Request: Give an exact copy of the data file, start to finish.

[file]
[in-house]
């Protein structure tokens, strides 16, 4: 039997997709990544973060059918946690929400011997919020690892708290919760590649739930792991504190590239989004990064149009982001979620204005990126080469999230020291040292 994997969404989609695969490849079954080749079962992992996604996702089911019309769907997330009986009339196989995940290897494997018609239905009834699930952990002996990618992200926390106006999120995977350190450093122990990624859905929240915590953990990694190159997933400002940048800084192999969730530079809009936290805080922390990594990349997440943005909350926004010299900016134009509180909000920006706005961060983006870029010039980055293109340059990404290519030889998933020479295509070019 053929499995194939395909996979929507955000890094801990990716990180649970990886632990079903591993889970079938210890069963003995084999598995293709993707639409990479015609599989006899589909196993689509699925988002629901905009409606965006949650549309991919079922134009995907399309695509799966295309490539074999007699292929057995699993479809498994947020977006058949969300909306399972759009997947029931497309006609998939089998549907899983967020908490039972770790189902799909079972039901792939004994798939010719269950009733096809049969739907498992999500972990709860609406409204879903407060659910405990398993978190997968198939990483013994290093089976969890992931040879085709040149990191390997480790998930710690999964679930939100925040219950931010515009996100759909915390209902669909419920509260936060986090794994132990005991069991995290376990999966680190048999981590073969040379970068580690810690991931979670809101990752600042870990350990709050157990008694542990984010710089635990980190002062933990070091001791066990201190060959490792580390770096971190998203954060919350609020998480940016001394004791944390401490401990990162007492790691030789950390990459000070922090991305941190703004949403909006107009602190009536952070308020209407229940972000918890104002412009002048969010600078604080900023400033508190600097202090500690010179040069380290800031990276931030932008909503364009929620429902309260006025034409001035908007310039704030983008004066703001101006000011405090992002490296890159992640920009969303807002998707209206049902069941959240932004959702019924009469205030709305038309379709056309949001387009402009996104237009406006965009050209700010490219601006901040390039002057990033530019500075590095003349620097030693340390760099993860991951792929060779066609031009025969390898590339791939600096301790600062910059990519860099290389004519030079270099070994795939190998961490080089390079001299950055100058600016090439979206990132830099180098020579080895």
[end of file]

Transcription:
[in-house]
């Protein structure tokens, strides 16, 4: 039997997709990544973060059918946690929400011997919020690892708290919760590649739930792991504190590239989004990064149009982001979620204005990126080469999230020291040292 994997969404989609695969490849079954080749079962992992996604996702089911019309769907997330009986009339196989995940290897494997018609239905009834699930952990002996990618992200926390106006999120995977350190450093122990990624859905929240915590953990990694190159997933400002940048800084192999969730530079809009936290805080922390990594990349997440943005909350926004010299900016134009509180909000920006706005961060983006870029010039980055293109340059990404290519030889998933020479295509070019 053929499995194939395909996979929507955000890094801990990716990180649970990886632990079903591993889970079938210890069963003995084999598995293709993707639409990479015609599989006899589909196993689509699925988002629901905009409606965006949650549309991919079922134009995907399309695509799966295309490539074999007699292929057995699993479809498994947020977006058949969300909306399972759009997947029931497309006609998939089998549907899983967020908490039972770790189902799909079972039901792939004994798939010719269950009733096809049969739907498992999500972990709860609406409204879903407060659910405990398993978190997968198939990483013994290093089976969890992931040879085709040149990191390997480790998930710690999964679930939100925040219950931010515009996100759909915390209902669909419920509260936060986090794994132990005991069991995290376990999966680190048999981590073969040379970068580690810690991931979670809101990752600042870990350990709050157990008694542990984010710089635990980190002062933990070091001791066990201190060959490792580390770096971190998203954060919350609020998480940016001394004791944390401490401990990162007492790691030789950390990459000070922090991305941190703004949403909006107009602190009536952070308020209407229940972000918890104002412009002048969010600078604080900023400033508190600097202090500690010179040069380290800031990276931030932008909503364009929620429902309260006025034409001035908007310039704030983008004066703001101006000011405090992002490296890159992640920009969303807002998707209206049902069941959240932004959702019924009469205030709305038309379709056309949001387009402009996104237009406006965009050209700010490219601006901040390039002057990033530019500075590095003349620097030693340390760099993860991951792929060779066609031009025969390898590339791939600096301790600062910059990519860099290389004519030079270099070994795939190998961490080089390079001299950055100058600016090439979206990132830099180098020579080895």